NYRA Committee Discusses Turf Breakdowns

Cameras in barns, tougher penalties also discussed at Aug. 26 meeting.

by Teresa Genaro

A day after two horses broke down in the same race on the turf at Saratoga Race Course the issue dominated a scheduled New York Racing Association Equine Safety Committee.

The committee met via teleconference Aug. 25. Committee chair Anthony Bonomo Sr., whose homebred Heading to Toga was euthanized on the outer turf course earlier in August, said he spoke with P. J. Campo, NYRA's vice president and director of racing, and Glen Kozak, vice president of facilities and racing surfaces, after the latest fatalities.

Kris Royale and Sarava's Dancer broke down in separate incidents in the allowance/optional claiming race on the inner turf Aug. 24 and were euthanized.

While social media discussion of the breakdowns focused on a heavily used turf course that has seen little rain this summer, Bonomo said that walking the course revealed nothing that would lead to the conclusion the surface was at fault in either horse's injury.

Bonomo also reported that at the recent Belmont Park meet, there were two fatal breakdowns in 4,214 starts, a ratio of 0/5 per 1,000 starts, which he said was the lowest since 2005.

The breakdown rate at NYRA tracks came under scrutiny in the winter of 2012, when Aqueduct Racetrack saw a sharp increase in the number of equine fatalities. As a result of the scrutiny, New York governor Andrew Cuomo formed a task force to review the breakdowns and make recommendations for improving equine safety.

One of those recommendations was that NYRA hire an equine medical director. According to Dr. Michael Kotlikoff, special adviser for equine health and safety to the NYRA board and a dean of veterinary medicine at Cornell University, the search for someone to fill that position is expected to be concluded within a month's time.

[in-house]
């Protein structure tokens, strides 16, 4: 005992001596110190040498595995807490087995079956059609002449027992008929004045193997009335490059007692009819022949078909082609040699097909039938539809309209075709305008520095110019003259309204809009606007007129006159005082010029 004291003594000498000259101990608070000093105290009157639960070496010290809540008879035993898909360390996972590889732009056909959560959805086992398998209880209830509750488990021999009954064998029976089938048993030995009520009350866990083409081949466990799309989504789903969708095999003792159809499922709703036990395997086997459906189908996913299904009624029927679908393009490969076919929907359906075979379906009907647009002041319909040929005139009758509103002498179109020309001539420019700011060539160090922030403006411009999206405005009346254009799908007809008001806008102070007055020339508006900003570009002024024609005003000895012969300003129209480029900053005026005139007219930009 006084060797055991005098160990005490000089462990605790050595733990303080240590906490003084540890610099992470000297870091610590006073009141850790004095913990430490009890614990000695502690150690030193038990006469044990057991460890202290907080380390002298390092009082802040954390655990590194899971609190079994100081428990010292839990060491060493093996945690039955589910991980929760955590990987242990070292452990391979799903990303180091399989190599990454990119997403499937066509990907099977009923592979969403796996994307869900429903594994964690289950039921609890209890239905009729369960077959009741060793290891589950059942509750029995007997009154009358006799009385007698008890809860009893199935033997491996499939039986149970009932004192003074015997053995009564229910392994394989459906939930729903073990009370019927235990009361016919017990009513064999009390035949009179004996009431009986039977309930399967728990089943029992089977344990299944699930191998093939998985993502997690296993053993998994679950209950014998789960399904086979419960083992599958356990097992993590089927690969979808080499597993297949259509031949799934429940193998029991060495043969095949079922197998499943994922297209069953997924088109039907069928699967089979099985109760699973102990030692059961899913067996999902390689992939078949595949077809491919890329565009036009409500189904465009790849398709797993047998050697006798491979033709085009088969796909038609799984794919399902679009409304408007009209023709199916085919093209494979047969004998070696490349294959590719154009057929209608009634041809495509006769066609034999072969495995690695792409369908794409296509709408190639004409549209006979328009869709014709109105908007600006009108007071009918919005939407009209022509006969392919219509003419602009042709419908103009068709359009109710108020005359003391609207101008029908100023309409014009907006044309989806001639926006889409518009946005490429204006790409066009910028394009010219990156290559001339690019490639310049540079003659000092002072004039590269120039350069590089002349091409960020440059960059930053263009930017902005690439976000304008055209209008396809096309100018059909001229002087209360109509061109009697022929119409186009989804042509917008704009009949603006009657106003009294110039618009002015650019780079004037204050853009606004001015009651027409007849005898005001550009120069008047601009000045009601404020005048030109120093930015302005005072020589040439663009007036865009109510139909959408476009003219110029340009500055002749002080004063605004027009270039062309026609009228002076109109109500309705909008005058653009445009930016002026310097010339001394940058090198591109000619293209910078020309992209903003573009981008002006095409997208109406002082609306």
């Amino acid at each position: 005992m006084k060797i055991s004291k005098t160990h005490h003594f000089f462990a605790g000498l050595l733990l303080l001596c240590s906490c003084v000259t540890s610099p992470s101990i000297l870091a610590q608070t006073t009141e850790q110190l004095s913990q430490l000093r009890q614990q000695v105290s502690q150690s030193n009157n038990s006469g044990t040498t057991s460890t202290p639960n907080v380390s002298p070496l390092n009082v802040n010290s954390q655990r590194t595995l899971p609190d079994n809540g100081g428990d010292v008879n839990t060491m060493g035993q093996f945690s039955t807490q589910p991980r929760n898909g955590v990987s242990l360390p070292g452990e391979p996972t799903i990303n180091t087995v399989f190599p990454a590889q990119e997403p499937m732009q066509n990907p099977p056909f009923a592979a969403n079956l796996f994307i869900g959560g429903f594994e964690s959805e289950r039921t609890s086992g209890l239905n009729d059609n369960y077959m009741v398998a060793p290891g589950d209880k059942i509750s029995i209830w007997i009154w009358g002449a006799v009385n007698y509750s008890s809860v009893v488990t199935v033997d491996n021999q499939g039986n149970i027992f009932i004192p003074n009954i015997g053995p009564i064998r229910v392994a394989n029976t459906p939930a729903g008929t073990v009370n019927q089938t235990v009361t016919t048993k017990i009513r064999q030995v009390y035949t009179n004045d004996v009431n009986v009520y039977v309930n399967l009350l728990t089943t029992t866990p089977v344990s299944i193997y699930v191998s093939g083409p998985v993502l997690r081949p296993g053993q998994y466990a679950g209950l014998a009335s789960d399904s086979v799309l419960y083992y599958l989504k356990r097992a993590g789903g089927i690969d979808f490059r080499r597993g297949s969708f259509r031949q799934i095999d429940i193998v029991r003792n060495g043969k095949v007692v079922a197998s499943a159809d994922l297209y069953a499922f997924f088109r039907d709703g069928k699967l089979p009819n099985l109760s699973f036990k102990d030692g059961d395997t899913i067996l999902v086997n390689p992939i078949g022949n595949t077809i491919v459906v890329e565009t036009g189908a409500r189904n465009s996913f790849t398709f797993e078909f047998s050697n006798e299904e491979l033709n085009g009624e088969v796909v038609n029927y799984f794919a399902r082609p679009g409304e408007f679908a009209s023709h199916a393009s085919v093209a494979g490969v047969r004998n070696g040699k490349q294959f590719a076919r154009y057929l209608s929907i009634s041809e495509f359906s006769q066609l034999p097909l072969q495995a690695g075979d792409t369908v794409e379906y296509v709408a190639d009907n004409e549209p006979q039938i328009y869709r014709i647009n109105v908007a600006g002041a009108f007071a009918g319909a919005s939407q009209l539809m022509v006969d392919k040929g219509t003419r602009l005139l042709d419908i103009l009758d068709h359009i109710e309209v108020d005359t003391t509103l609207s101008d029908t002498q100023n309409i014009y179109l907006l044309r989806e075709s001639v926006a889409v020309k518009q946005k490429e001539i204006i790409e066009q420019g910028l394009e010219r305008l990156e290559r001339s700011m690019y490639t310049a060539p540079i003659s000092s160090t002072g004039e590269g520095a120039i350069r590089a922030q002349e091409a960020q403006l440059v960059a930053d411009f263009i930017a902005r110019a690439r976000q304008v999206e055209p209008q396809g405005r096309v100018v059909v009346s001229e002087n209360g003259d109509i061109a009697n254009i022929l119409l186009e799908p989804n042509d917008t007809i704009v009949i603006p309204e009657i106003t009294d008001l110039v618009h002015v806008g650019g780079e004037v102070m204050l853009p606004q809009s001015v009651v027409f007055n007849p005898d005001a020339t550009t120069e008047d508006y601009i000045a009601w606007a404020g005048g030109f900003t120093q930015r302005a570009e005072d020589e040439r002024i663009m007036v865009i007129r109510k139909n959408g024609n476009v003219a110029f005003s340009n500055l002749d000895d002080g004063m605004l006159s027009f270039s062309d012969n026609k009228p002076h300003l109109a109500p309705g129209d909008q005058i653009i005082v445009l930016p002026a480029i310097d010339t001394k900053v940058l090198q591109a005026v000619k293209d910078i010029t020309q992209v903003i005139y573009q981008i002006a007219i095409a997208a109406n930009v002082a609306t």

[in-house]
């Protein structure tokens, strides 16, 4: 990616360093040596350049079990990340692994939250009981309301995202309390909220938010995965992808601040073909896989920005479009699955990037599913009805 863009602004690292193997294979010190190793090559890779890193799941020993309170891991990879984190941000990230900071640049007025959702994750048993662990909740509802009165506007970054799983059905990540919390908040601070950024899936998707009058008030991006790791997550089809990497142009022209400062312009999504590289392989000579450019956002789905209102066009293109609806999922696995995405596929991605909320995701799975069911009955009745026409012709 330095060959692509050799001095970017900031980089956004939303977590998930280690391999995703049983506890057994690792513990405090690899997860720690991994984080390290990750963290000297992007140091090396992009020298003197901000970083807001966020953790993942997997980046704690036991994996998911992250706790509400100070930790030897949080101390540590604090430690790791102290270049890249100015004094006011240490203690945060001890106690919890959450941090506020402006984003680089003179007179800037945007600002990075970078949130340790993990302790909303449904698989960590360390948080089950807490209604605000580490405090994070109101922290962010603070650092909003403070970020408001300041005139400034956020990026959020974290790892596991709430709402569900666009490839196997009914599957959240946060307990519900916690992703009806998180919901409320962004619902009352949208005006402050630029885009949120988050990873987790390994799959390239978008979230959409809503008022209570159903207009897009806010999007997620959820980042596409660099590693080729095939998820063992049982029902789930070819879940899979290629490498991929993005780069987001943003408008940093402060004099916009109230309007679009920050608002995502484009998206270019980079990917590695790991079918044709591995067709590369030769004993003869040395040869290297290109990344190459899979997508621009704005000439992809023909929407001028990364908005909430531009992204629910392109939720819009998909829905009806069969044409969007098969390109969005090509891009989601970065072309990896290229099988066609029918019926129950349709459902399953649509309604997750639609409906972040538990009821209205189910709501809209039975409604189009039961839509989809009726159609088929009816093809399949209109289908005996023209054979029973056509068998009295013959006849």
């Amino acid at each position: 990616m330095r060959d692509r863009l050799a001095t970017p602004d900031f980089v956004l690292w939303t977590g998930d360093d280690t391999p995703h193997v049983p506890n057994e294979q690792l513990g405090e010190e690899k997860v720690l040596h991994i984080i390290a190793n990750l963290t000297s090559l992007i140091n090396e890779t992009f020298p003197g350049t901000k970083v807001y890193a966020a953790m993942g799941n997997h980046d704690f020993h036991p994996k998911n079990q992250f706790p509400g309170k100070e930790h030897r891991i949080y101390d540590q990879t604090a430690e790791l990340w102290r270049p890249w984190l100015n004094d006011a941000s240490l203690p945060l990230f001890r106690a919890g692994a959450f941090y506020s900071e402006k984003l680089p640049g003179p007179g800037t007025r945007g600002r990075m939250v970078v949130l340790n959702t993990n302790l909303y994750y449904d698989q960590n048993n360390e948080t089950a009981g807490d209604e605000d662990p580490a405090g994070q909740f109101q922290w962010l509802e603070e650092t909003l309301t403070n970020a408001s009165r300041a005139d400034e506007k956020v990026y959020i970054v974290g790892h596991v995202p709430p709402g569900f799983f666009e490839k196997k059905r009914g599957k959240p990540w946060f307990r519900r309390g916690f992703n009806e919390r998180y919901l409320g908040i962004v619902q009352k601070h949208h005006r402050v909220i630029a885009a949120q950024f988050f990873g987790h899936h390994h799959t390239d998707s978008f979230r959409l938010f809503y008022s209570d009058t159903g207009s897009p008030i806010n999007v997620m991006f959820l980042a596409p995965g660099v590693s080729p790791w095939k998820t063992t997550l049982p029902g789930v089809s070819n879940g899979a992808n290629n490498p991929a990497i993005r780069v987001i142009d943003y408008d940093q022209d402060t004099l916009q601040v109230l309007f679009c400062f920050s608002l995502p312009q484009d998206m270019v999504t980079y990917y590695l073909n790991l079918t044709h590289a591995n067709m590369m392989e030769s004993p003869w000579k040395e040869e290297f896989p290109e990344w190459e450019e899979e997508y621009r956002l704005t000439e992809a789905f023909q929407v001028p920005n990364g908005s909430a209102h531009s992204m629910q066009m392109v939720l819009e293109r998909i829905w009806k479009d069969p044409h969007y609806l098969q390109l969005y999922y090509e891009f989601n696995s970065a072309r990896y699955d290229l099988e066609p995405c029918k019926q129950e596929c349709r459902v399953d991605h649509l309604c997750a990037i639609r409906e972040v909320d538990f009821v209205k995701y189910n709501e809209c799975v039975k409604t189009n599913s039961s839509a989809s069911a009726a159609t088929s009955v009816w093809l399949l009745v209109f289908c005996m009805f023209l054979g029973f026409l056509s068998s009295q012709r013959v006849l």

NYRA president and chief executive officer Chris Kay spoke at length about several initiatives currently in discussion that are designed to improve equine safety, among them installing video cameras in barns and developing several house rules that would augment the state's penalties for medication violations, putting into place additional "stringent" penalties on top of whatever penalties would be assessed by the state.

After the committee meeting, Bonomo said an example of the sort of penalty his committee would like to recommend is that the horses of trainers penalized for drug and medication violations be prohibited from entering races at NYRA tracks.

"Then you restrict their ability to earn," Bonomo said. "And what could happen from that is that an owner says, 'You got a 90-day suspension,' and take his horses somewhere else, so now (trainers) risk losing their business."

Bonomo also noted the charter of the equine safety committee was expanded by the board's governance committee to include jockey safety. The full NYRA board is scheduled to meet Aug. 28 in Saratoga Springs.